Inductance and resistance

Chapter Inductance and resistance

Teach Yourself Electricity and Electronics Third Edition Book
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Summary of Contents

Teach Yourself Electricity and Electronics Third Edition Book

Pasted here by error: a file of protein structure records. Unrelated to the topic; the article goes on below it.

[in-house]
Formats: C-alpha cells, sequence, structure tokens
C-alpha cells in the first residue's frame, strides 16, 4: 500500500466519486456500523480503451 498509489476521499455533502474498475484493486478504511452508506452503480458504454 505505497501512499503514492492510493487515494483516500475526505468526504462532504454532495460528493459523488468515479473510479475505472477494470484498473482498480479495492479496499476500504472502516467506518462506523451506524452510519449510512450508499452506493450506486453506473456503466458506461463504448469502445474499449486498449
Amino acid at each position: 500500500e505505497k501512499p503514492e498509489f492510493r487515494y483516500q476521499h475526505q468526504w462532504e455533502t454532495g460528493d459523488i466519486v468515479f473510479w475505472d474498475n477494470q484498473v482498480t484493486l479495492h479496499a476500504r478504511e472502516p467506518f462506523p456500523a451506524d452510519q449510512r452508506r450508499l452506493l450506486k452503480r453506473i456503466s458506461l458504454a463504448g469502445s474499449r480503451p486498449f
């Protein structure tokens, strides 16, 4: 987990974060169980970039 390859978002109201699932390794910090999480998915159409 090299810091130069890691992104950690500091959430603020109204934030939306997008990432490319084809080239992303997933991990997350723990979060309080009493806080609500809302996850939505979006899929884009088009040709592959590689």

• Inductance and resistanceWhen the resistance in a resistance-inductance circuit is significant compared with theinductive reactance, the current lags the voltage by something less than 90 degrees(Fig. 13-9). If R is small compared with XL, the current lag is almost 90 degrees; as Rgets larger, the lag decreases. A circuit with resistance and inductance is called an RLcircuit.The value of R in an RL circuit might increase relative to XL because resistance isdeliberately placed in series with the inductance. Or, it might happen because the acfrequency gets so low that XL decreases until it is in the same ball park with the loss re-sistance R in the coil winding. In either case, the situation can be schematically repre-sented by a coil in series with a resistor (Fig. 13-10).If you know the values of XL and R, you can find the angle of lag, also called the RLphase angle, by plotting the point RjXL on the RL plane, drawing the vector fromthe origin 0j0 out to that point, and then measuring the angle of the vector,counterclockwise from the resistance axis. You can use a protractor to measure this an-gle, or you can compute its value using trigonometry.In fact, you don’t need to know the actual values of XL and R in order to find the an-gle of lag. All you need to know is their ratio. For example, if L5Ω and R3Ω, youwill get the same angle as you would get if XL50Ω and R30Ω, or if XL20Ω andR 12Ω. The angle of lag will be the same for any values of XL and R in the ratio of 5:3.It’s easy to find the angle of lag whenever you know the ratio of R to XL. You’ll seesome examples shortly.238 Inductive reactance13-8In a pure inductance, the current lags the voltage by 90 degrees.